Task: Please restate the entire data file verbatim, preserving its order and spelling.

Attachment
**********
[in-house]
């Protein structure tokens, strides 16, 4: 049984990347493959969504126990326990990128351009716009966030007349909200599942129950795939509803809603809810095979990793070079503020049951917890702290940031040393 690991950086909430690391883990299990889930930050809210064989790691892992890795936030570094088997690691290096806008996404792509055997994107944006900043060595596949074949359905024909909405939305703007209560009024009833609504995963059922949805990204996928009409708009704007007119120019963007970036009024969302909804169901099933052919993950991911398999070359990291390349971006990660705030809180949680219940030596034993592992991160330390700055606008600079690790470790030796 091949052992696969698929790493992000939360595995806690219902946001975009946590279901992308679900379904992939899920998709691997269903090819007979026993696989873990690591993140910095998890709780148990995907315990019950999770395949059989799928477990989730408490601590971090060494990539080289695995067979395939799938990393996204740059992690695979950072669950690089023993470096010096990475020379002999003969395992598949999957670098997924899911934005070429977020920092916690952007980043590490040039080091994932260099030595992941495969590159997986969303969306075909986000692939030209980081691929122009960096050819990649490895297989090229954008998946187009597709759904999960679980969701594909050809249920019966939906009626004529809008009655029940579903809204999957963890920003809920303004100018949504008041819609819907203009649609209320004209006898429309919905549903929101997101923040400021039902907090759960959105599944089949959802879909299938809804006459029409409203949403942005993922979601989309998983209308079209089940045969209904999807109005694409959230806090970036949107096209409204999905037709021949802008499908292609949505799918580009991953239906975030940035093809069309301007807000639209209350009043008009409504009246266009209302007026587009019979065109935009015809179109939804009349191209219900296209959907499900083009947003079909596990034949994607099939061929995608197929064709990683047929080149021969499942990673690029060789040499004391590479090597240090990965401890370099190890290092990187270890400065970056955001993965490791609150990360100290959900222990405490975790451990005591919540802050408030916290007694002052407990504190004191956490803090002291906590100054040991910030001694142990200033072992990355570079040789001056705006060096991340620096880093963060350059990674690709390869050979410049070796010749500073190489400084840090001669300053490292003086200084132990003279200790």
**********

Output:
[in-house]
């Protein structure tokens, strides 16, 4: 049984990347493959969504126990326990990128351009716009966030007349909200599942129950795939509803809603809810095979990793070079503020049951917890702290940031040393 690991950086909430690391883990299990889930930050809210064989790691892992890795936030570094088997690691290096806008996404792509055997994107944006900043060595596949074949359905024909909405939305703007209560009024009833609504995963059922949805990204996928009409708009704007007119120019963007970036009024969302909804169901099933052919993950991911398999070359990291390349971006990660705030809180949680219940030596034993592992991160330390700055606008600079690790470790030796 091949052992696969698929790493992000939360595995806690219902946001975009946590279901992308679900379904992939899920998709691997269903090819007979026993696989873990690591993140910095998890709780148990995907315990019950999770395949059989799928477990989730408490601590971090060494990539080289695995067979395939799938990393996204740059992690695979950072669950690089023993470096010096990475020379002999003969395992598949999957670098997924899911934005070429977020920092916690952007980043590490040039080091994932260099030595992941495969590159997986969303969306075909986000692939030209980081691929122009960096050819990649490895297989090229954008998946187009597709759904999960679980969701594909050809249920019966939906009626004529809008009655029940579903809204999957963890920003809920303004100018949504008041819609819907203009649609209320004209006898429309919905549903929101997101923040400021039902907090759960959105599944089949959802879909299938809804006459029409409203949403942005993922979601989309998983209308079209089940045969209904999807109005694409959230806090970036949107096209409204999905037709021949802008499908292609949505799918580009991953239906975030940035093809069309301007807000639209209350009043008009409504009246266009209302007026587009019979065109935009015809179109939804009349191209219900296209959907499900083009947003079909596990034949994607099939061929995608197929064709990683047929080149021969499942990673690029060789040499004391590479090597240090990965401890370099190890290092990187270890400065970056955001993965490791609150990360100290959900222990405490975790451990005591919540802050408030916290007694002052407990504190004191956490803090002291906590100054040991910030001694142990200033072992990355570079040789001056705006060096991340620096880093963060350059990674690709390869050979410049070796010749500073190489400084840090001669300053490292003086200084132990003279200790």